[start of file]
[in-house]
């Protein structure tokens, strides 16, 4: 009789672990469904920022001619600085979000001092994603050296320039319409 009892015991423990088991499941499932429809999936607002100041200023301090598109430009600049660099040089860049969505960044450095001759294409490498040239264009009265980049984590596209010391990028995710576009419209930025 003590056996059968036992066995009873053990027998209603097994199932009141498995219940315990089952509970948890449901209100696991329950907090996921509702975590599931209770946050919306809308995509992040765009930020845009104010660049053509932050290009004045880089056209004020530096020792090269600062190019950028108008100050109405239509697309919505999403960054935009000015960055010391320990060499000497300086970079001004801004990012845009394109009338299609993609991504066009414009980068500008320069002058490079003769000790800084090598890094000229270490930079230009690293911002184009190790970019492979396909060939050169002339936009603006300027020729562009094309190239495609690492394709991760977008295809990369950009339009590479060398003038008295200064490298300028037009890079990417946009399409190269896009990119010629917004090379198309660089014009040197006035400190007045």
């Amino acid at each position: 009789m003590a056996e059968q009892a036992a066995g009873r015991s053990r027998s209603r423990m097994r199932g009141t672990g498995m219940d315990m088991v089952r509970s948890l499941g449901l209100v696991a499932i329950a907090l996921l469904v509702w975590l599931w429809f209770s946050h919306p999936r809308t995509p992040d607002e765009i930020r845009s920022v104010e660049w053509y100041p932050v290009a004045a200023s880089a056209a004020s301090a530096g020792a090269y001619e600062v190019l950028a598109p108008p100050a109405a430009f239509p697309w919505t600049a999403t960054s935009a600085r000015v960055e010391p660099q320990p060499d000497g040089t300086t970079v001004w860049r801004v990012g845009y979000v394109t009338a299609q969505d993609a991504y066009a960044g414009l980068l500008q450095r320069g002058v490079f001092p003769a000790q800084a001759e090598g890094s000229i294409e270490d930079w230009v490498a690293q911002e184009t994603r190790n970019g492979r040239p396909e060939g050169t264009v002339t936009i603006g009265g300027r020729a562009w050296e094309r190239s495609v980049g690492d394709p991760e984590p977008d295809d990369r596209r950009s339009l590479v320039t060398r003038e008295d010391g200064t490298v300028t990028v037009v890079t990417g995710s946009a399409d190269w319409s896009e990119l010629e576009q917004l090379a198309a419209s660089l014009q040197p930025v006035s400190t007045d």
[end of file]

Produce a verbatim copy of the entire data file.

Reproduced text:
[in-house]
């Protein structure tokens, strides 16, 4: 009789672990469904920022001619600085979000001092994603050296320039319409 009892015991423990088991499941499932429809999936607002100041200023301090598109430009600049660099040089860049969505960044450095001759294409490498040239264009009265980049984590596209010391990028995710576009419209930025 003590056996059968036992066995009873053990027998209603097994199932009141498995219940315990089952509970948890449901209100696991329950907090996921509702975590599931209770946050919306809308995509992040765009930020845009104010660049053509932050290009004045880089056209004020530096020792090269600062190019950028108008100050109405239509697309919505999403960054935009000015960055010391320990060499000497300086970079001004801004990012845009394109009338299609993609991504066009414009980068500008320069002058490079003769000790800084090598890094000229270490930079230009690293911002184009190790970019492979396909060939050169002339936009603006300027020729562009094309190239495609690492394709991760977008295809990369950009339009590479060398003038008295200064490298300028037009890079990417946009399409190269896009990119010629917004090379198309660089014009040197006035400190007045």
């Amino acid at each position: 009789m003590a056996e059968q009892a036992a066995g009873r015991s053990r027998s209603r423990m097994r199932g009141t672990g498995m219940d315990m088991v089952r509970s948890l499941g449901l209100v696991a499932i329950a907090l996921l469904v509702w975590l599931w429809f209770s946050h919306p999936r809308t995509p992040d607002e765009i930020r845009s920022v104010e660049w053509y100041p932050v290009a004045a200023s880089a056209a004020s301090a530096g020792a090269y001619e600062v190019l950028a598109p108008p100050a109405a430009f239509p697309w919505t600049a999403t960054s935009a600085r000015v960055e010391p660099q320990p060499d000497g040089t300086t970079v001004w860049r801004v990012g845009y979000v394109t009338a299609q969505d993609a991504y066009a960044g414009l980068l500008q450095r320069g002058v490079f001092p003769a000790q800084a001759e090598g890094s000229i294409e270490d930079w230009v490498a690293q911002e184009t994603r190790n970019g492979r040239p396909e060939g050169t264009v002339t936009i603006g009265g300027r020729a562009w050296e094309r190239s495609v980049g690492d394709p991760e984590p977008d295809d990369r596209r950009s339009l590479v320039t060398r003038e008295d010391g200064t490298v300028t990028v037009v890079t990417g995710s946009a399409d190269w319409s896009e990119l010629e576009q917004l090379a198309a419209s660089l014009q040197p930025v006035s400190t007045d």